Hostile Takeover Bid


What Is a Hostile Takeover Bid?

A hostile takeover bid is an attempt to buy a controlling interest in a publicly-traded company without the consent or cooperation of the target company's board of directors. If the board rejects an offer from a potential buyer, there are three possible courses of action for the would-be acquirer: make a tender offer, initiate a proxy fight, or buy up company stock in the open market.

  • A tender offer is a direct approach to shareholders to sell their shares to the would-be acquirer at a premium over the current market price.
  • A proxy fight is a campaign to get shareholder support for the replacement of board members with advocates of the takeover.
  • A would-be acquirer also can buy shares on the open market.

Understanding the Hostile Takeover Bid

A takeover bid is most often launched by a company that wants to expand its business, eliminate a rival, or both. The company may want to expand its customer base, gain access to new distribution channels, grow its market share, or gain a technological advantage.

A bid may also be made by an activist shareholder who sees an opportunity to improve the target company's performance and profit from its stock price appreciation. 

The usual first step is to make an offer to the board of directors of the company to purchase a controlling stake in the company. The board of directors may reject that offer on the grounds that it is not in the best interest of the company's shareholders.

At that point, a hostile takeover bid might be launched.

Hostile Takeover Bid Tactics

The would-be acquirer can attempt to buy enough shares of the company's stock on the open market to achieve a controlling share. That is far from easy given the fact that the acquisition of large amounts of a company's stock inevitably pushes its price progressively higher. Since the reason for the price rise has no relationship to the company's performance, the aggressor is likely to overpay.

That leaves two major tactics:

Tender Offer

The would-be acquirer may make a tender offer to the company's shareholders. A tender offer is a bid to buy a controlling share of the target's stock at a fixed price. The price is usually set above the current market price to allow the sellers an incentive to sell their shares. This is a formal offer and may include specifications such as an offer expiry window. Paperwork must be filed with the Securities and Exchange Commission (SEC), and the acquirer must provide a summary of its plans for the target company.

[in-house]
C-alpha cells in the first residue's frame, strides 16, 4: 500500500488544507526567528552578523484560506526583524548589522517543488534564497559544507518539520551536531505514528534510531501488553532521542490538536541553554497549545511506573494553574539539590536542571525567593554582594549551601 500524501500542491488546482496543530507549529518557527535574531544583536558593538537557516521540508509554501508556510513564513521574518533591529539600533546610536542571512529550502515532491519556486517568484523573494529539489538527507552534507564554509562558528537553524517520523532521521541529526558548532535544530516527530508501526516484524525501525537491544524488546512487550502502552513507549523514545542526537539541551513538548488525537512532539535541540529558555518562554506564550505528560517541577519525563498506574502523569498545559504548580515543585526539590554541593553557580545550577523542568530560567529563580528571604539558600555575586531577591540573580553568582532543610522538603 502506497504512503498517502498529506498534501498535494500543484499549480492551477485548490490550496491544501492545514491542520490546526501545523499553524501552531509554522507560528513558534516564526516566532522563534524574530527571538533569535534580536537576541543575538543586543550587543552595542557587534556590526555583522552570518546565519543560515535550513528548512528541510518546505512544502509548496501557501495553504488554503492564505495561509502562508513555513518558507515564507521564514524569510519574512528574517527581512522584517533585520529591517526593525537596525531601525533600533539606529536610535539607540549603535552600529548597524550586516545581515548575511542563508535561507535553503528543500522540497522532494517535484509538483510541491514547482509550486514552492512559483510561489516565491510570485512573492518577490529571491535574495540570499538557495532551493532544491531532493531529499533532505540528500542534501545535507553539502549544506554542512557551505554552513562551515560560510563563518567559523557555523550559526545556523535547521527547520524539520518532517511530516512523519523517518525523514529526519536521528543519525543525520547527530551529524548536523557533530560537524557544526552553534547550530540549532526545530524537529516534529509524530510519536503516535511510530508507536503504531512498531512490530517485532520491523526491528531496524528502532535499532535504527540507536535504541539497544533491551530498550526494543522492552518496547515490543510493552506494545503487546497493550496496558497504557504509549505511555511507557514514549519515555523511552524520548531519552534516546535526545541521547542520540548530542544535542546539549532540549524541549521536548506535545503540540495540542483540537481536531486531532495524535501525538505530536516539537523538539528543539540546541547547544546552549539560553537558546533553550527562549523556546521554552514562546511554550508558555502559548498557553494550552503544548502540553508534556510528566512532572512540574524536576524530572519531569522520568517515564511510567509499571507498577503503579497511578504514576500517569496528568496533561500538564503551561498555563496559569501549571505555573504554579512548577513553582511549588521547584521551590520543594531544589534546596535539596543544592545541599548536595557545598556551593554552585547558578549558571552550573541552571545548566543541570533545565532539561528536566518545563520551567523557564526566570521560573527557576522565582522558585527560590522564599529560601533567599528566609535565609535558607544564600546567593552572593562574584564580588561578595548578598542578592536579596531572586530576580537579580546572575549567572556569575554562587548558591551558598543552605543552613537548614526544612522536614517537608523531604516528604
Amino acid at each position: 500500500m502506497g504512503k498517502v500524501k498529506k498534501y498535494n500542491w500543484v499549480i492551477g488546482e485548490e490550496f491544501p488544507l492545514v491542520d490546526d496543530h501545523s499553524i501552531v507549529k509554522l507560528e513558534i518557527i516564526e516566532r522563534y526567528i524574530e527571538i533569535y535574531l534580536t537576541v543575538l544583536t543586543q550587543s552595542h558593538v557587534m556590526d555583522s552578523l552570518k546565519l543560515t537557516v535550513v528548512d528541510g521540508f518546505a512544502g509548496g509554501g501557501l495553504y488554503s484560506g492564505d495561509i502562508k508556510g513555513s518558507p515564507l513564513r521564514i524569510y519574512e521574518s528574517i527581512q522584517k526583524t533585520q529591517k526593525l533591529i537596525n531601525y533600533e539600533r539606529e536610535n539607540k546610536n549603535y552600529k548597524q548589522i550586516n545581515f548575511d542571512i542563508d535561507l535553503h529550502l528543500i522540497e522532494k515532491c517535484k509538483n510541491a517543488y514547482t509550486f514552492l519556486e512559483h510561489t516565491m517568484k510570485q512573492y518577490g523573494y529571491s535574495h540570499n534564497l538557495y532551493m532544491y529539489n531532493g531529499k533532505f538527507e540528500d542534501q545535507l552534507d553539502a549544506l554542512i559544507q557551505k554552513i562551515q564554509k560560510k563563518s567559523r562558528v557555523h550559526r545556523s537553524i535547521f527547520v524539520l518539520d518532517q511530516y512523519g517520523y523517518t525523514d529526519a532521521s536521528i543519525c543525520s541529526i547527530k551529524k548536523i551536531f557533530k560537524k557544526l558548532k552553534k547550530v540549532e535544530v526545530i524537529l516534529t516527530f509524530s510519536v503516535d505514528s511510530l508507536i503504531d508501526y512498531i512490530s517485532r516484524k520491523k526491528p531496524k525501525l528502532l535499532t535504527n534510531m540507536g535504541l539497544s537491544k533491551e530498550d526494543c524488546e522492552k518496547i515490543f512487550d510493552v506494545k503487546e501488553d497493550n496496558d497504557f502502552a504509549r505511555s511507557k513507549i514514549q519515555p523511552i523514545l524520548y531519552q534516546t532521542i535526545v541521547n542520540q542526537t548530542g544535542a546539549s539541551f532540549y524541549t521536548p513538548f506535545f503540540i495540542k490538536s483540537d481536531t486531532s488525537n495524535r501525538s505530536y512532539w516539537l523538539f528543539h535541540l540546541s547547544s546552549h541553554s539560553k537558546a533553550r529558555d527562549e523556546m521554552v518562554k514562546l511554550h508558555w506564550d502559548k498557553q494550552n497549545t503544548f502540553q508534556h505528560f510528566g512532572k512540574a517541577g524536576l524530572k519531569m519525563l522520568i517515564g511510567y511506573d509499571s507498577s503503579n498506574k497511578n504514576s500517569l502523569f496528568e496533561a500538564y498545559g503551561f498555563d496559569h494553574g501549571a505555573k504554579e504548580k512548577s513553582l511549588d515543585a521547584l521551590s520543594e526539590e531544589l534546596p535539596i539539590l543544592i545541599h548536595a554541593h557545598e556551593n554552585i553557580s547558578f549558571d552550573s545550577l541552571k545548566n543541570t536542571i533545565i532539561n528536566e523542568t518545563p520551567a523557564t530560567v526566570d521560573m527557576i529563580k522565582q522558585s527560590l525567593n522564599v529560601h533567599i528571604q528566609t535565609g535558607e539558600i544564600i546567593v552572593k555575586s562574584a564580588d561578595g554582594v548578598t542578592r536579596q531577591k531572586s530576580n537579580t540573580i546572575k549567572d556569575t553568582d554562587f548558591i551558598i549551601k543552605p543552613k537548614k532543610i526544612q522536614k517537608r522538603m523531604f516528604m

Companies can adopt takeover defense strategies to protect themselves against tender offers. In such cases, a proxy fight might be used.

Proxy Fight

The goal of a proxy fight is to replace board members who oppose the takeover with new board members who favor the takeover. This requires convincing shareholders that a change in management is needed. If shareholders like the idea of a change in management, they are persuaded to allow the potential acquirer to vote their shares by proxy in favor of a new board member or members. If the proxy fight is successful, the new board members are installed and vote in favor of the target's acquisition.

A Comeback for the Hostile Takeover?

The hostile takeover was, to some extent, a creature of the 1980s, with a rash of well-publicized attempts by takeover specialists who became known as "corporate raiders." Since then, they have occurred primarily in the aftermath of market downturns that have left some corporations looking like attractively priced targets.

In late 2020, the Harvard Law School Forum on Corporate Governance predicted another wave of hostile takeovers in the wake of the 2020 COVID-19 crisis. Sure enough, mergers and acquisitions activity broke records in 2021. According to a PwC report, 62,000 deals totaling $5.1 trillion were disclosed globally in 2021, and 130 of those deals were "megadeals" valued at more than $5 billion.

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  1. Investor.gov. "Tender Offers." Accessed Nov. 16, 2020.

  2. Harvard Law School Forum on Corporate Governance. "The Comeback of Hostile Takeovers."

  3. PricewaterhouseCoopers. "Global M&A Industry Trends: 2022 Outlook."